Tiniest patients to benefit from new reading program

Monique Malette, mother; Ken O’Reilly, grandfather; Patricia Tignanelli, RN, NICU holding Emilie O’Reilly; Lucas Oyeniran, NBRHC volunteer; Paul Heinrich, President & CEO; Stephanie Carr, RN Clinical Nurse Educator, NICU; Dr. Cheryl Clayton, Service of Pediatrics.

By Taylor Grant

Premature babies and their families who begin their life in the Neonatal Intensive Care Unit (NICU) can experience a great deal of stress. Depending on the specific illness or treatment, parents may not even be able to hold their new baby and this can be a barrier to bonding in those very early days. It can be a very overwhelming experience.

With that in mind, the NICU and the Service of Pediatrics at the North Bay Regional Health Centre (NBRHC) launched an innovative early childhood reading program designed to promote newborn bonding and development.

Dr. Cheryl Clayton, Service of Pediatrics, NBRHC, says when parents read to their babies while in the NICU, it has shown to help them feel closer to their baby and gain a sense of normalcy. “Families and caregivers visiting the NICU often tell me it’s hard to connect with their newborn baby and they feel alienated from providing normal parental care,” say Dr. Clayton. “We wanted to promote closeness and help parents feel like they are directly contributing to their infant’s care and development right from the start.”

Baby Emilie O’Reilly with one of the new books from the lending library.

The new Learn, Laugh, Love and Read with Me program in the Health Centre’s NICU gives visitors the opportunity to select a book from the lending library to read to their newborns. “Reading a book is a special one-on-one activity that can really bring infants and parents comfort,” says Dr. Clayton. “Research has shown reading to babies in the NICU can help parents develop the same feelings of intimacy that parents of healthy newborns cultivate in the days and weeks after a baby’s birth.”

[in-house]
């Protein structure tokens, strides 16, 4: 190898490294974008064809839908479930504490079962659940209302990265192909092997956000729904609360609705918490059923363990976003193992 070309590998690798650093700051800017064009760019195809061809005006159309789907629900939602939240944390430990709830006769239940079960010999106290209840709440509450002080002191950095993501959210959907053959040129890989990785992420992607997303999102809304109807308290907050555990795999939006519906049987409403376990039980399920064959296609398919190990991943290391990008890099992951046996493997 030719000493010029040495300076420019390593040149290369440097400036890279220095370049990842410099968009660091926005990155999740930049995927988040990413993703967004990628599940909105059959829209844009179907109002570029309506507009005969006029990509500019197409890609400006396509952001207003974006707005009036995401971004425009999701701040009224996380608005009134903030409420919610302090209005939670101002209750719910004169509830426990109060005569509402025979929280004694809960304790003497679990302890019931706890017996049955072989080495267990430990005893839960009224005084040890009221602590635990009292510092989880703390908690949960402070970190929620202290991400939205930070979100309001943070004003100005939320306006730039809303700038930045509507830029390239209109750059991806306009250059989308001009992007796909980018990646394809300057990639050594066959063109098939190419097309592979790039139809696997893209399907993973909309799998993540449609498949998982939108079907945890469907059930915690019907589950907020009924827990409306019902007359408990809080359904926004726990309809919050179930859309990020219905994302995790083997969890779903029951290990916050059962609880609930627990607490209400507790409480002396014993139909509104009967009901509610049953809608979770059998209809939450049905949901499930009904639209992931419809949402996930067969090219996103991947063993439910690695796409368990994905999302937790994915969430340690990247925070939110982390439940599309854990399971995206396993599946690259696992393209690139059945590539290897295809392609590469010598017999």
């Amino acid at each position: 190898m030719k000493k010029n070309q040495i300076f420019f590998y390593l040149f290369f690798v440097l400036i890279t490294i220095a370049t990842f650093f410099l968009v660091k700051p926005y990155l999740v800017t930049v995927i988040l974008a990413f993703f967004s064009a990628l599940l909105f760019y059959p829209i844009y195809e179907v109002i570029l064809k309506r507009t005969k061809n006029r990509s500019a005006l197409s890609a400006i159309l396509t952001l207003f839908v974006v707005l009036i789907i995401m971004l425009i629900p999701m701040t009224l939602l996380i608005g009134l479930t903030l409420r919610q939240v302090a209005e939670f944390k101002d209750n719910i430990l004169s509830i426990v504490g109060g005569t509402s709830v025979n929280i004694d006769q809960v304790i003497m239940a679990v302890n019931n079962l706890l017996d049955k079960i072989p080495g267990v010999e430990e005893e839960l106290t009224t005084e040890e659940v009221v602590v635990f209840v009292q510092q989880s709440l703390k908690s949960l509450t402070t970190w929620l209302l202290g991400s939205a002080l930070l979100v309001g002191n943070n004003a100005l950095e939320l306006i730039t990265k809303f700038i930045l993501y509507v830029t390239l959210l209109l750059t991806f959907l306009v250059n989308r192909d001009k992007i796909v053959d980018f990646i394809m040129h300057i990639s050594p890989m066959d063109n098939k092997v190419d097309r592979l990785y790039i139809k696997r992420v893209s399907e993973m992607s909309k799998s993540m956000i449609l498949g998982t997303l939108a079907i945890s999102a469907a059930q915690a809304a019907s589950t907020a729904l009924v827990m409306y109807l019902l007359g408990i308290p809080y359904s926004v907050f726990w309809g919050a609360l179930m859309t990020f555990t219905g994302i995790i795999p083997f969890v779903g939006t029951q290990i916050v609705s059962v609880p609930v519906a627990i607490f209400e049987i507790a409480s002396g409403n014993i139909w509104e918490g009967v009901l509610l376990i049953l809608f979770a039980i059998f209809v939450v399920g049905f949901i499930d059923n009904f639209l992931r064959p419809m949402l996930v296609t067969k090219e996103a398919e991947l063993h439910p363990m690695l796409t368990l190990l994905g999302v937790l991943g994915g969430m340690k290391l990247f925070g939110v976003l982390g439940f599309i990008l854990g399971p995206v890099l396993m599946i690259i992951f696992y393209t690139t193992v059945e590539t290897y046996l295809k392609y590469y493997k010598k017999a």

Dr. Clayton explains reading to your new baby right from the start has also shown to promote early language and literacy development. “Early language skills, which are the foundation for later reading ability, are based primarily on language exposure. Children with greater exposure to language have larger expressive vocabularies,” says Dr. Clayton. “When newborn babies require treatment in the NICU, instead of human voices and noises of daily life, they hear monitors and sometimes stretches of no sound at all.”

Early experiences, especially everyday interactions with parents, shape the brain architecture that supports learning later in life. “Even though newborns don’t understand what you’re saying, being read to helps shape the brain to prepare for learning later in life and they can already pick up on rhythm, tones and emotions,” says Dr. Clayton. “Thanks to the new lending library we’re now able to offer a variety of children’s books in both official languages that are essential tools for providing caregivers with developmentally appropriate language to use with children and for facilitating baby talk, the exaggerated, sing-song speech that babies prefer.”

Taylor Grant is a Communications Assistant at North Bay Regional Health Centre.